I attended a seminar of features and benefits training many years ago that seemed hokey to me at the time, but sometimes comes in handy now. Basically your product

(yes, I am afraid our precious art is also a product)

has features that are cool but what the customer wants to know about is the benefit to them. One of the "products" I sell are little lockets made from recycled auto parts that have magnetic, changeable lids.

Now when customers would approach them, I would say "these are made from a little recycled auto part" and they would usually go "oooh" and then get kind of glassy eyed

(I still cannot understand why people do not see the benefit in having an auto part hanging around their neck)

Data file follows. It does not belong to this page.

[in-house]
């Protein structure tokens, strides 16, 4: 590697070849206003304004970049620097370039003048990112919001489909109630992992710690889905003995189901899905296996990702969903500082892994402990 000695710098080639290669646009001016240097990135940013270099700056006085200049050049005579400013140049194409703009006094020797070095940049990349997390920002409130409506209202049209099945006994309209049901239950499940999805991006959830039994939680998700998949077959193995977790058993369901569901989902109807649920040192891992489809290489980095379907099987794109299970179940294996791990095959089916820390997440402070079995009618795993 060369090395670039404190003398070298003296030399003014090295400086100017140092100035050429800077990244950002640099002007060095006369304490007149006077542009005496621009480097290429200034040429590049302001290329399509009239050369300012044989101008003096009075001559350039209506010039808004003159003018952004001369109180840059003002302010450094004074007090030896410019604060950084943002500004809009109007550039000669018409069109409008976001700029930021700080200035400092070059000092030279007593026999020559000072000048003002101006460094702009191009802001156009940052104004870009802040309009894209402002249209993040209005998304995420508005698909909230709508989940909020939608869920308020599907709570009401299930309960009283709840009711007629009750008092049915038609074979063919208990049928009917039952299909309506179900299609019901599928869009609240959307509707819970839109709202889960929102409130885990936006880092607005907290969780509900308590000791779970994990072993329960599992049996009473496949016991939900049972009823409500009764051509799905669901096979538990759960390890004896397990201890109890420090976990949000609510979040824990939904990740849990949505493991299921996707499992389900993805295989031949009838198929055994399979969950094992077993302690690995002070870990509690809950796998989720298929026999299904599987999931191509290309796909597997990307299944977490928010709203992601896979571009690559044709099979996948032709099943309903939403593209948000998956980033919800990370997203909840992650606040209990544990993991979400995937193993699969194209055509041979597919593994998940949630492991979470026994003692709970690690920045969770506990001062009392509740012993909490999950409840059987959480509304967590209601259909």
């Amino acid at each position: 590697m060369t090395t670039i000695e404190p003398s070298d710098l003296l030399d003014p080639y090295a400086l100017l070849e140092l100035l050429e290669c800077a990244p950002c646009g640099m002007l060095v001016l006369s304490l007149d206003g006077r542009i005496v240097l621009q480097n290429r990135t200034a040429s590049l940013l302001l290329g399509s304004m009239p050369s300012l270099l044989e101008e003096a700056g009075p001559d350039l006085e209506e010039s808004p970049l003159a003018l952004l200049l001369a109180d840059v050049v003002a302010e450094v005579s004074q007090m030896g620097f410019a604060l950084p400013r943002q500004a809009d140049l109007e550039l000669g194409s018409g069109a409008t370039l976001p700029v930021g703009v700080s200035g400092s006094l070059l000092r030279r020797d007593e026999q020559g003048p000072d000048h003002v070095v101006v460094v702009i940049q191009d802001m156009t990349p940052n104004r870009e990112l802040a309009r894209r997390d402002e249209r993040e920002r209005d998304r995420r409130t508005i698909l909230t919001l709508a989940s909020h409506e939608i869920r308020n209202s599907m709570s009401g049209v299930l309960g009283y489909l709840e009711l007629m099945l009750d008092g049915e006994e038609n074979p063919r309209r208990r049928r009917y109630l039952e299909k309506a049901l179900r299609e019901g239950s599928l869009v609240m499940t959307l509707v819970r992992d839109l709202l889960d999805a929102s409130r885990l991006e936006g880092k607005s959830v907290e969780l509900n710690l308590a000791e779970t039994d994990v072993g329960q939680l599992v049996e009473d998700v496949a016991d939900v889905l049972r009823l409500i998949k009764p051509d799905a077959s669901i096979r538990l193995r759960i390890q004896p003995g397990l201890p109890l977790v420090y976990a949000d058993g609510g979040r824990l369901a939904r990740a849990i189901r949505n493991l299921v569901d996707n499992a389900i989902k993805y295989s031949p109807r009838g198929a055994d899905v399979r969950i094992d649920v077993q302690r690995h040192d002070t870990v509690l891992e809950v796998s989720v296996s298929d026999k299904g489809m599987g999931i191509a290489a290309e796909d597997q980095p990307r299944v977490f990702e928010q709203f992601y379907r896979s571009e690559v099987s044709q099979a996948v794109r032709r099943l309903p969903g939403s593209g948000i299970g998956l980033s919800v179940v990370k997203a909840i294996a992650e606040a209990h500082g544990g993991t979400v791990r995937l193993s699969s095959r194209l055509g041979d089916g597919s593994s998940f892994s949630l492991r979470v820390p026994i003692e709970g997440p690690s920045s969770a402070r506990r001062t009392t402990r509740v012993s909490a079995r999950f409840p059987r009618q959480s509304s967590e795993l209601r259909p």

then I would say the top is magnetic and you get to choose 3
  tops so you can mix and match - well that was when they perked up.

The problem was that in a busy show- I didn't always get to that part before their eyes wandered. It didn't take me long to realize that what I thought was the coolest part - the auto part that seemed so clever to me - was not the benefit (or selling point) for most customers- so I started talking about the magnetic lids first and putting them in people's hands

(the lids clicking off and on are somewhat irresistible to us fidgeters)

and my sales went way up.

I did a show recently with a guy on Etsy named Vinnie (somethingwhimsical) who sells these little BOB (bunch of bolts) necklaces and every time a customer approached and smiled at his necklaces he would say "they come with an instruction book".

(I heard this about a hundred times that day- I still hear it in my sleep)

Now this instruction book is really something else- it is cool and clever and witty, but maybe not the first "selling" benefit to the customer.